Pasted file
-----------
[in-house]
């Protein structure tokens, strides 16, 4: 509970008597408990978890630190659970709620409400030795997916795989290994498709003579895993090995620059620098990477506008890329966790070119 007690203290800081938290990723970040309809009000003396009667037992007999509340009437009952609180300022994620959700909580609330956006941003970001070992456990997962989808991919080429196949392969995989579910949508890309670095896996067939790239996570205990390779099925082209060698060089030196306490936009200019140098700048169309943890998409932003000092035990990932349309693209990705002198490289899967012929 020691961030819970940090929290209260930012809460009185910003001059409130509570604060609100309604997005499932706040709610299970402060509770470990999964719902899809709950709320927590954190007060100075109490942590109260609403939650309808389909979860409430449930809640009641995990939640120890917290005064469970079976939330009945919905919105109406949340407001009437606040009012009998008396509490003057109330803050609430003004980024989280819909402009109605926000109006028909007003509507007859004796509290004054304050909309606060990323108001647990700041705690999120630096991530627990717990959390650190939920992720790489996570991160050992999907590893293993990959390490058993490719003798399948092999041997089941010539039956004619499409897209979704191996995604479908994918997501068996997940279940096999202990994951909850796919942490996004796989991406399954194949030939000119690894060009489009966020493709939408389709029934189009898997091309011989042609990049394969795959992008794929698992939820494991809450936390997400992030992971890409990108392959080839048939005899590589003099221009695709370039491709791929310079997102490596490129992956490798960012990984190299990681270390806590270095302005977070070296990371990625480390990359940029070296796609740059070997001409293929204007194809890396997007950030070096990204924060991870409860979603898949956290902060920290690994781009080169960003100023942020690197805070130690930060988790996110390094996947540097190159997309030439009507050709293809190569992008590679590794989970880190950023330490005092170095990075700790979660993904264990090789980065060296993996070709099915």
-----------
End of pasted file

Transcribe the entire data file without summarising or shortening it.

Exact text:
[in-house]
């Protein structure tokens, strides 16, 4: 509970008597408990978890630190659970709620409400030795997916795989290994498709003579895993090995620059620098990477506008890329966790070119 007690203290800081938290990723970040309809009000003396009667037992007999509340009437009952609180300022994620959700909580609330956006941003970001070992456990997962989808991919080429196949392969995989579910949508890309670095896996067939790239996570205990390779099925082209060698060089030196306490936009200019140098700048169309943890998409932003000092035990990932349309693209990705002198490289899967012929 020691961030819970940090929290209260930012809460009185910003001059409130509570604060609100309604997005499932706040709610299970402060509770470990999964719902899809709950709320927590954190007060100075109490942590109260609403939650309808389909979860409430449930809640009641995990939640120890917290005064469970079976939330009945919905919105109406949340407001009437606040009012009998008396509490003057109330803050609430003004980024989280819909402009109605926000109006028909007003509507007859004796509290004054304050909309606060990323108001647990700041705690999120630096991530627990717990959390650190939920992720790489996570991160050992999907590893293993990959390490058993490719003798399948092999041997089941010539039956004619499409897209979704191996995604479908994918997501068996997940279940096999202990994951909850796919942490996004796989991406399954194949030939000119690894060009489009966020493709939408389709029934189009898997091309011989042609990049394969795959992008794929698992939820494991809450936390997400992030992971890409990108392959080839048939005899590589003099221009695709370039491709791929310079997102490596490129992956490798960012990984190299990681270390806590270095302005977070070296990371990625480390990359940029070296796609740059070997001409293929204007194809890396997007950030070096990204924060991870409860979603898949956290902060920290690994781009080169960003100023942020690197805070130690930060988790996110390094996947540097190159997309030439009507050709293809190569992008590679590794989970880190950023330490005092170095990075700790979660993904264990090789980065060296993996070709099915």